The Necklace: The Downfall of Mathilde Loisel Essay
Jealousy and envy are among the greatest of sins and have been the down
fall of many. Maupassant’s “The Necklace” is the story of a woman who is
overcome with jealousy and envy. Mathilde Loisel feels she has been cheated by
life from all of the wonderful things it has to offer. The reader learns how
these qualities in Mme.
Loisel come back to haunt her for many years as the
story unfolds with an ironic ending.
Mathilde Loisel, as the main character of the story, is truly believable.
She is described as “one of those pretty and charming girls who are sometimes,
born into a family of clerks”(900). The author describes how she suffers from
her lifestyle of being middle-class. There is a stereotypical “rich man, poor
man” quality as Mme. Loisel longs for the material things that her old
Forester has. The physical appearance of the characters as well
as their actions, thought, and emotions are very detailed throughout the story.
The main character’s life, as well as her husband’s, takes a dramatic turn and
the author describes the physical and emotional changes in great detail.
The story’s title does not signify the theme however, the theme of the
story is reiterated throughout the story. “She had no dresses, no jewels,
nothing. And she loved nothing but that; she felt made for that.
She would so
have liked to please, to be envied, to be charming, to be sought after”(900).
Mme. Loisel was envious of her friend and anyone else who had more than what she
had. She felt that she deserved these things.
The plot grows completely out of the personalities of the characters. As
the story opens, Mme.
Loisel’s husband comes home with an invitation to a ball
at the palace. He had hoped that this invitation would lift Mme. Loisel’s
spirits but it had an opposite effect. She insisted that she could not go
because she had nothing to wear. Mme. Loisel’s husband reluctantly gave her the
money he had been saving for a gun so she could buy a “suitable” dress.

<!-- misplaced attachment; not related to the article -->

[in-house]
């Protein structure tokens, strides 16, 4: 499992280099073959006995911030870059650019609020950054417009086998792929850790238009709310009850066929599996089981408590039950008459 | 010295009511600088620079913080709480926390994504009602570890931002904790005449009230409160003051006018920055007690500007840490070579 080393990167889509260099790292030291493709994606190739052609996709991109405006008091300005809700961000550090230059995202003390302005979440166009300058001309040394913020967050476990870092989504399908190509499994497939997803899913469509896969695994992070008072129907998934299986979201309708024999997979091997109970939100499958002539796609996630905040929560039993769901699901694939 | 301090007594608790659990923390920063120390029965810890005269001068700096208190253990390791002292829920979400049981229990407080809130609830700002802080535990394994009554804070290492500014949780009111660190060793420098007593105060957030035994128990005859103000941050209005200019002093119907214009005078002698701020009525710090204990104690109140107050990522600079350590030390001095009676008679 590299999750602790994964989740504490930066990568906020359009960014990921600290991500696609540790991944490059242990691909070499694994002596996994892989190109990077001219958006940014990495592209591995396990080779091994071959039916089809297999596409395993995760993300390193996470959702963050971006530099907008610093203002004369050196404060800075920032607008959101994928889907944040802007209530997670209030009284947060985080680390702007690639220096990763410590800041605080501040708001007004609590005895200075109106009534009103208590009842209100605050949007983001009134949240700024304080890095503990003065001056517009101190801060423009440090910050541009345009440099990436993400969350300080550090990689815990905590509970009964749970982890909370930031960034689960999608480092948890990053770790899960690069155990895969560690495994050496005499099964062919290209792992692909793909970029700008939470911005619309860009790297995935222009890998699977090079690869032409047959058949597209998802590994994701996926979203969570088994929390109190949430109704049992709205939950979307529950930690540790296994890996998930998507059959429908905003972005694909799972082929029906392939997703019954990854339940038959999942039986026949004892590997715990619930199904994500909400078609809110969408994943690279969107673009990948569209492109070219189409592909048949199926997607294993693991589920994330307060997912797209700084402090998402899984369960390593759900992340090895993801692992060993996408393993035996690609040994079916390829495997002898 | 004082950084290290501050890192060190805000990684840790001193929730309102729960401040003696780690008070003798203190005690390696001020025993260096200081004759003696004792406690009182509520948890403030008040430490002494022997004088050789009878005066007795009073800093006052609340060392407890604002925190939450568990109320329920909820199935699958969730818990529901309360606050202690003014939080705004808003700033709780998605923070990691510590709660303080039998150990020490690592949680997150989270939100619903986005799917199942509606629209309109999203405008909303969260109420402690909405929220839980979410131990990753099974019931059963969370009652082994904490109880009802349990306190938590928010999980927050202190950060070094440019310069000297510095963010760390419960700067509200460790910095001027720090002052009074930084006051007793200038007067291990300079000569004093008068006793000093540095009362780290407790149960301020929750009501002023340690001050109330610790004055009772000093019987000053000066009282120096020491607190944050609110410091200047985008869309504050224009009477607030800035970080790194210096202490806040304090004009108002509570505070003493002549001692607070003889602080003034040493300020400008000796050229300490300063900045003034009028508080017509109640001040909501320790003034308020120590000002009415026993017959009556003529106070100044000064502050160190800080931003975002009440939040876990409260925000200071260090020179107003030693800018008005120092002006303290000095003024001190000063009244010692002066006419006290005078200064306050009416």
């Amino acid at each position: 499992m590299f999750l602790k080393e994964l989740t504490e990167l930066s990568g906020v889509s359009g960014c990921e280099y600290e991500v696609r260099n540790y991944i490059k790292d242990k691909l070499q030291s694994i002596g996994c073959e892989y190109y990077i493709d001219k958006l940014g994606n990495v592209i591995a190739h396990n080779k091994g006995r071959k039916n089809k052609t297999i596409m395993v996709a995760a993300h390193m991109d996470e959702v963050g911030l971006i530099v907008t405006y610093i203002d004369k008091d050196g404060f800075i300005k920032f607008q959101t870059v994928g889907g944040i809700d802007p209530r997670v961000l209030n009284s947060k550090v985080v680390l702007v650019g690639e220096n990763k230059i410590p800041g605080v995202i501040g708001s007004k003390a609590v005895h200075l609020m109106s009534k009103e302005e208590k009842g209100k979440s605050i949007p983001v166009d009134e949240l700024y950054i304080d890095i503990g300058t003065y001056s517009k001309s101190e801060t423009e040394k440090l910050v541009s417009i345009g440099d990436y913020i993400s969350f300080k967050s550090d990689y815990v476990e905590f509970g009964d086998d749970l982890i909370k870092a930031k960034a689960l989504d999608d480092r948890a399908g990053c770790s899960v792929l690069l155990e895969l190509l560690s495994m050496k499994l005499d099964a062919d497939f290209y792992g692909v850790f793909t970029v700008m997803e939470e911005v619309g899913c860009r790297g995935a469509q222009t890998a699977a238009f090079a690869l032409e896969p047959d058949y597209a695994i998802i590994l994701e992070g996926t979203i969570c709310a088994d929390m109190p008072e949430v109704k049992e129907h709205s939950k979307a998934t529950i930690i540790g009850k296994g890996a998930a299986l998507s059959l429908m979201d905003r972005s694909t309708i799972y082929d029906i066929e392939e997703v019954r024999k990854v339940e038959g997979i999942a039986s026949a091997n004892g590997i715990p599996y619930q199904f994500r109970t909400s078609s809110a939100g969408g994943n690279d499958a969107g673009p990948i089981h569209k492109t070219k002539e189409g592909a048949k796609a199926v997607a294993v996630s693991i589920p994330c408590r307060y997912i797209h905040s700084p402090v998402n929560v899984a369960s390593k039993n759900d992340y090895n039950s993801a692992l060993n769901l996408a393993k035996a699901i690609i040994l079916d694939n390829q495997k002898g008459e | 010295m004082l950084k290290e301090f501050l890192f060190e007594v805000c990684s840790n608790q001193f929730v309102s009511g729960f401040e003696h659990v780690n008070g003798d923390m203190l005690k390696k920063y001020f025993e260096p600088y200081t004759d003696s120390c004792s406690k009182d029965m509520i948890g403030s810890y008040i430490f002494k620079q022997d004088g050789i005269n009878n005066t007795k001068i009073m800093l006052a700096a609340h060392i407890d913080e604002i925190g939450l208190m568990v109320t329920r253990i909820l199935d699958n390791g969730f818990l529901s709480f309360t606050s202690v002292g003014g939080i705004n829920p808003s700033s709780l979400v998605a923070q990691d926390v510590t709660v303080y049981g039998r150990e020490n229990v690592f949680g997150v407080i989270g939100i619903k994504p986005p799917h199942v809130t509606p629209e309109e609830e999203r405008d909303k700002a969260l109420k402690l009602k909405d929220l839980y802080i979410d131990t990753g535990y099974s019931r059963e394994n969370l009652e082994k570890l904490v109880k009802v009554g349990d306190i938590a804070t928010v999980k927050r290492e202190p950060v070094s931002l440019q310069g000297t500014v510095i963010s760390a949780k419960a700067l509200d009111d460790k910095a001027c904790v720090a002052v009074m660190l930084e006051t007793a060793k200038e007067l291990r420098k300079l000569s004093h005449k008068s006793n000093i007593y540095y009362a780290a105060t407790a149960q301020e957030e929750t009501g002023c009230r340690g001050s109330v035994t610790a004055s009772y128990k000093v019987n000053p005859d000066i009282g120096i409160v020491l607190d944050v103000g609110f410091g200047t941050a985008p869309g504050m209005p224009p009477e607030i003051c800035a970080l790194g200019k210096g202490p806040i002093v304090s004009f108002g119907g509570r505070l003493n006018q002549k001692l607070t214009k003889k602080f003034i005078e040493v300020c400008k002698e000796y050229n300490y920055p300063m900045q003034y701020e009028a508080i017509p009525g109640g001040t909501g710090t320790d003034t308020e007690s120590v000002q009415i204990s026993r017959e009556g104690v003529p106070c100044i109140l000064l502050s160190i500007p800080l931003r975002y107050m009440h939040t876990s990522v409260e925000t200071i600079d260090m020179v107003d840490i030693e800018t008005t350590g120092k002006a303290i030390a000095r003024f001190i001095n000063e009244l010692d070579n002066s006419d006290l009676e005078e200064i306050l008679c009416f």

Mme. decided that she would rather not go than go without jewelry. Her husband
suggested that she borrow a piece from her friend, Mme. Forestier. Mme.
Forestier allowed Mme.
Loisel to borrow “a superb necklace of diamonds”(902).
Mathilde Loisel had a wonderful time at the ball. “She danced with
intoxication, with passion, made drunk by pleasure, forgetting all, in the
triumph of her beauty, in the glory of her success, in a sort of cloud of
happiness composed of all this homage, of all this admiration, of all these
awakened desires, and of that sense of complete victory which is so sweet to a
woman’s heart”(902). Upon arriving home, Mme. Loisel realized that the
wonderful necklace she borrowed from Mme. Forestier was gone! Mathilde and her
husband looked everywhere but could not find the necklace.
Mathilde called Mme.
Forestier and told her that she had broken the clasp of the necklace and was
having it fixed for her. The next day, Mme. Loisel and her husband bought a
necklace to replace the one she had lost for thirty-six thousand francs. Buying
the necklace was not a simple process for the couple. They borrowed a great sum
of money from several different people and they both took on several jobs.
came to know what heavy housework meant and the odious cares of the
kitchen”(904-905). “And dressed like a woman of the people, she went to the
fruiterer, the grocer, the butcher, her basket on her arm, bargaining, insulted,
defending her miserable money sou by sou”(905). After ten long years of hard
work, they finally finished paying their debts. Mathilde wondered what life
would have been like if she had not lost the necklace. “How little a thing is
needed for us to be lost or to be saved”(905).
The climax of the story comes when one day, Mme.
Loisel was taking a walk
and saw Mme. Forestier. She called out to Mme. Forestier, but she insisted that
she did not know Mme. Loisel. “Mme.
Loisel looked old now. She had become the
woman of impoverished households – strong and hard and rough”(905). When
Mathilde told her who she was, Mme. Forestier replied, “Oh, my poor Mathilde!
How you are changed!”(905). It had been such a long time and Mathilde had been
working her .